Early complications after biliary enteric anastomosis for benign diseases: A retrospective analysis
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BMC Surgery 2011, 11:19 doi:10.1186/1471-2482-11-19Published: 25 August 2011
Biliary-enteric anastomosis (BEA) is a common surgical procedure performed for the management of biliary obstruction or leakage that results from a variety of benign and malignant diseases. Complications following BEA are not rare. We aimed to determine the incidence and the factors associated with early complications occurring after BEA for benign diseases.
We reviewed the medical records of all patients who underwent BEA for benign diseases at our institution between January 1988 and December 2009. The primary outcome was early post operative complication. Logistic regression analysis was done to identify factors predicting the occurrence of complications.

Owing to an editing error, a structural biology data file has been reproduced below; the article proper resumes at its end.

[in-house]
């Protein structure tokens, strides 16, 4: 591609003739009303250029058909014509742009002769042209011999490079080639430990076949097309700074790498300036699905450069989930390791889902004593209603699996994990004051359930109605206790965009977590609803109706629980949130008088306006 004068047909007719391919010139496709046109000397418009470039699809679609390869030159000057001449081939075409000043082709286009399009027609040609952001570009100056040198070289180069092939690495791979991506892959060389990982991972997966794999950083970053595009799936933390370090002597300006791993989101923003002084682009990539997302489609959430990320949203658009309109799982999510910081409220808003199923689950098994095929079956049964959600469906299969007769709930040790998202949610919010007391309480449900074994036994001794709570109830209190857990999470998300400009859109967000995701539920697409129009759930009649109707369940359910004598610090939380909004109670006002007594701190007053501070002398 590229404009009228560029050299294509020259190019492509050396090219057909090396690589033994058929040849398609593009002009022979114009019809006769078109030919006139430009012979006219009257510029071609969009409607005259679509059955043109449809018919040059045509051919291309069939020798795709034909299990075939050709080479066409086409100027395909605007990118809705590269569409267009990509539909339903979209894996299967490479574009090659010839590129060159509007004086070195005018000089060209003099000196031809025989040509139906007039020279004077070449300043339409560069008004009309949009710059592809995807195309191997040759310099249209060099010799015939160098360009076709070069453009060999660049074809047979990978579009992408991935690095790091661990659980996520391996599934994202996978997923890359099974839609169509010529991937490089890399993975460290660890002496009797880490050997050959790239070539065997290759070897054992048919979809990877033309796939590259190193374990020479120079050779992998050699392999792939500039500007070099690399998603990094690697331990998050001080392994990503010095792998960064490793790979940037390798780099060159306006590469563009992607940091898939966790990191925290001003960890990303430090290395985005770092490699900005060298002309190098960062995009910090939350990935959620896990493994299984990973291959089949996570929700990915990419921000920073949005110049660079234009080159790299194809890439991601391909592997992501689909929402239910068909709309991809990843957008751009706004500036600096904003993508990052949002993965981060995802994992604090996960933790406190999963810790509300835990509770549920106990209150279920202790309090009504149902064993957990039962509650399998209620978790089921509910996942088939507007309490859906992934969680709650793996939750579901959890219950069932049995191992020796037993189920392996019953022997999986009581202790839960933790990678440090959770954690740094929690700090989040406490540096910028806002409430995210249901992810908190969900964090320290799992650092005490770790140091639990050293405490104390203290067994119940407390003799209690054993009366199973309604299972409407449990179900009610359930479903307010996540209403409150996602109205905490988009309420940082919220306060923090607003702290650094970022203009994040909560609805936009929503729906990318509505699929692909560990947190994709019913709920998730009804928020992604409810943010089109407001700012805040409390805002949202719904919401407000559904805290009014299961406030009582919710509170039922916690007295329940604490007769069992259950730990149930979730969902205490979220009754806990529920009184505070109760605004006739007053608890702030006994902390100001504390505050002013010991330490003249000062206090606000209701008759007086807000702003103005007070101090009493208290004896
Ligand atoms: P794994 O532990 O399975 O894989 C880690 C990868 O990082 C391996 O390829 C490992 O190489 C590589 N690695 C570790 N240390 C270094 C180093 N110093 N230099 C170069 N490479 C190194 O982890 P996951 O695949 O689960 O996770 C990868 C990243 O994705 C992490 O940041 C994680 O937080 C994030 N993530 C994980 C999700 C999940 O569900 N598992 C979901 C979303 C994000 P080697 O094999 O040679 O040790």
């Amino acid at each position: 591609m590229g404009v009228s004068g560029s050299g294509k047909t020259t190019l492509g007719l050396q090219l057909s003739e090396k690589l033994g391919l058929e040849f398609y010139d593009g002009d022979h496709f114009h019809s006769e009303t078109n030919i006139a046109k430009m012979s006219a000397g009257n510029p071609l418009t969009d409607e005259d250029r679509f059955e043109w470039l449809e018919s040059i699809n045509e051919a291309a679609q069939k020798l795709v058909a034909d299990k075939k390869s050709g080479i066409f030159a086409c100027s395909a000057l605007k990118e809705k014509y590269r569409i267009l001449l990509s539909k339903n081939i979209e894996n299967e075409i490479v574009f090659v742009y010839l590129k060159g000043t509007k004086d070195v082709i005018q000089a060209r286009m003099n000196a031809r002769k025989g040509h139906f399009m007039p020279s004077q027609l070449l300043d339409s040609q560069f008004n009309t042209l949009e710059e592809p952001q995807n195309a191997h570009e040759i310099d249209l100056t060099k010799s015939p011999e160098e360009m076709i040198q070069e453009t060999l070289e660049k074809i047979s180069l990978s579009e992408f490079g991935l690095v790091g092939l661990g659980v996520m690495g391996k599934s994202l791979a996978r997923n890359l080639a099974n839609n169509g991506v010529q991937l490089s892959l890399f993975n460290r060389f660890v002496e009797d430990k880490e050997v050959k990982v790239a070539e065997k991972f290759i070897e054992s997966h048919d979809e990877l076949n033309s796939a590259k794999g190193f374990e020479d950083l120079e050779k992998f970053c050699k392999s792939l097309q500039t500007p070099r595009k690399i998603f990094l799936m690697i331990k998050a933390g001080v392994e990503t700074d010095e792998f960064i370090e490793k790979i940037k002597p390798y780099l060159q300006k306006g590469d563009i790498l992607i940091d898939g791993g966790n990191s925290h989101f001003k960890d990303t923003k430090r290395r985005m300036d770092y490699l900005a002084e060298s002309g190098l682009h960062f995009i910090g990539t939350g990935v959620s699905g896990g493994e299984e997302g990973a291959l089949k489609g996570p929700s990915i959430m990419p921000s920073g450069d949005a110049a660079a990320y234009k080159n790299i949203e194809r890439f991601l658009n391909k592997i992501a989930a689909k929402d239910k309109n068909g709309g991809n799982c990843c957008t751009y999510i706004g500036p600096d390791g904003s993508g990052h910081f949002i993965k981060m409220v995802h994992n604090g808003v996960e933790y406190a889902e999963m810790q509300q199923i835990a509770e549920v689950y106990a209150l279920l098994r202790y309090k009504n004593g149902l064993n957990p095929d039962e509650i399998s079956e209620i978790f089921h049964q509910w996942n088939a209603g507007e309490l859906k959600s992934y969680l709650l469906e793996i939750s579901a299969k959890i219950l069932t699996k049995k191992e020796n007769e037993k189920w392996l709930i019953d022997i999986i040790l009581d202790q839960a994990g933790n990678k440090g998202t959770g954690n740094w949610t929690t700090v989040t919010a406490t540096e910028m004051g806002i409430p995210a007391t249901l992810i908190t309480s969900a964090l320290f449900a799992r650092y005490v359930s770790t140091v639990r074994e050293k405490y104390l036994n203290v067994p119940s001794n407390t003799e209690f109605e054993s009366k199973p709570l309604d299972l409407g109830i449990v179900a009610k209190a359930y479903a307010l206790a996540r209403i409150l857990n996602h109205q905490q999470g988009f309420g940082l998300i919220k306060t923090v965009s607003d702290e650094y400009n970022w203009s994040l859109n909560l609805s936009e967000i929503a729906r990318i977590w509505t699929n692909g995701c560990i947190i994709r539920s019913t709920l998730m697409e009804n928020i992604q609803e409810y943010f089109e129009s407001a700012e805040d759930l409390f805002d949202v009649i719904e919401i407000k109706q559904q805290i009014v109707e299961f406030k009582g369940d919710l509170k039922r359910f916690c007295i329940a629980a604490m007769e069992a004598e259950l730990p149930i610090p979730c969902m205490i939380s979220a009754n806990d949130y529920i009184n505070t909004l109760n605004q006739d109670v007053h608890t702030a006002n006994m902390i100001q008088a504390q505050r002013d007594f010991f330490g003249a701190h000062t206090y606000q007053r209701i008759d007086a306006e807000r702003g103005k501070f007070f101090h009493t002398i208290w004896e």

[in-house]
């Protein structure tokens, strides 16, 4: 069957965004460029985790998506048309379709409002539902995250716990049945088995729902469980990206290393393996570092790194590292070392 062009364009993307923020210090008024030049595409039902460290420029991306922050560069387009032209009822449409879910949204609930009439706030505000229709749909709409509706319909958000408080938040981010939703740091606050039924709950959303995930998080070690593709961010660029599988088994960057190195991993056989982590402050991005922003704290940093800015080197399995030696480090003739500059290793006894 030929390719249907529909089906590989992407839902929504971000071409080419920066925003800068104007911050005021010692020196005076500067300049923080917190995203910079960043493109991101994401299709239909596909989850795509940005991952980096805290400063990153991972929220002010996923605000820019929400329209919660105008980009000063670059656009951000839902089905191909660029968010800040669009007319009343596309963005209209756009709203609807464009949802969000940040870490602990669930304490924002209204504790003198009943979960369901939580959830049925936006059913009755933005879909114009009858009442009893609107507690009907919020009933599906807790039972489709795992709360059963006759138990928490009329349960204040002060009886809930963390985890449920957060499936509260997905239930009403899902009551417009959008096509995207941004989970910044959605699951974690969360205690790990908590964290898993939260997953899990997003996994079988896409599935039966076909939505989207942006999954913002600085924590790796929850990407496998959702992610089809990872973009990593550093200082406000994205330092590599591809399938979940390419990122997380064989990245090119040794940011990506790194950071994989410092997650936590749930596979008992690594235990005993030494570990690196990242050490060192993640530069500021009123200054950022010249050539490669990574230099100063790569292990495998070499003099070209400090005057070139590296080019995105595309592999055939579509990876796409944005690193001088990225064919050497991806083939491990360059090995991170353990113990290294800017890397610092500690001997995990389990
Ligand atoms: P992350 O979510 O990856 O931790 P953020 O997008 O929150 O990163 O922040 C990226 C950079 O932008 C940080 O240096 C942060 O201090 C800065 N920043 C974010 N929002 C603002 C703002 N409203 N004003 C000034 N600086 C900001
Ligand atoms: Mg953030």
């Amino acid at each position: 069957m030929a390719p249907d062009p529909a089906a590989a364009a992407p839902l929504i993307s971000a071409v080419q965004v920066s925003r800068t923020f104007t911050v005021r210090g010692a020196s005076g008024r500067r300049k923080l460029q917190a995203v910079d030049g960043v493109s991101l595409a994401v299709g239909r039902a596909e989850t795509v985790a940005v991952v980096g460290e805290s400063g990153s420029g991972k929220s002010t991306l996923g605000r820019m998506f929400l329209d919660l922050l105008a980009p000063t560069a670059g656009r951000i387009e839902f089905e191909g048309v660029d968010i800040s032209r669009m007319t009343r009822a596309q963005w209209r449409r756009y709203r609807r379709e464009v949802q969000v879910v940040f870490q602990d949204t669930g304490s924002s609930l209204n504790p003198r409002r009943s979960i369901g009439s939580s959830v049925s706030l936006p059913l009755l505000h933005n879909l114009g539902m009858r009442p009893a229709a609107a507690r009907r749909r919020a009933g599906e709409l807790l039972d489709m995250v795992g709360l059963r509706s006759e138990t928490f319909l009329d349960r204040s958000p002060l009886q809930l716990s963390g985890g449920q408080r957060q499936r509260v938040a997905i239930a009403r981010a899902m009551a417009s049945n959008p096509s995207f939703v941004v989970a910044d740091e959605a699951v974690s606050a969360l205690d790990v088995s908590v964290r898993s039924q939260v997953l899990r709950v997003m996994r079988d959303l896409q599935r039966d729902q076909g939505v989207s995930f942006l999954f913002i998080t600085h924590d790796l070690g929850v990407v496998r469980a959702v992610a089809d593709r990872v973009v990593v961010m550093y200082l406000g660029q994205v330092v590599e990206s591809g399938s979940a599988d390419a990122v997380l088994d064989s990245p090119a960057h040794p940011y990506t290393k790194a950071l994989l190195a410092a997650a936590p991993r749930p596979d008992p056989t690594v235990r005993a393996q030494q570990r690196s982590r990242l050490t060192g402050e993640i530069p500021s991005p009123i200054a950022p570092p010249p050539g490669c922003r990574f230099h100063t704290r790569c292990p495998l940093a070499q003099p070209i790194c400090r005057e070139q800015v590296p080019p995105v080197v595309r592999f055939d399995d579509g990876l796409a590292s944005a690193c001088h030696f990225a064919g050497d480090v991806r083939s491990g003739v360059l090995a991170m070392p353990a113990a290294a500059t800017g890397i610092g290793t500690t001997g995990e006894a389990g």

Records of 79 patients were reviewed. There were 34 (43%) males and 45 (57% females). Majority (53%) had choledocholithiasis with impacted stone or distal stricture, followed by traumatic injury to the biliary system (33%). Thirty-four patients (43%) underwent a hepaticojejunostomy, 19 patients (24%) underwent a choledochojejunostomy, and choledochoduodenostomy was performed in 26 patients (33%). Early complications occurred in 39 (49%) patients - 41% had local complications and 25% had systemic complications. Most frequent complications were wound infection (23%) and bile leak (10%). Four (5%) patients died. On multivariate analysis, low serum albumin level (odds ratio = 16, 95% CI = 1.14-234.6) and higher ASA levels (odds ratio = 7, 95% CI: 1.22-33.34) were the independent factors predicting the early complications following BEA.
Half of the patients who underwent BEA for benign diseases had complications in our population. This high incidence may be explained by the high incidence of hypoalbuminemia and the high-risk group who underwent operation.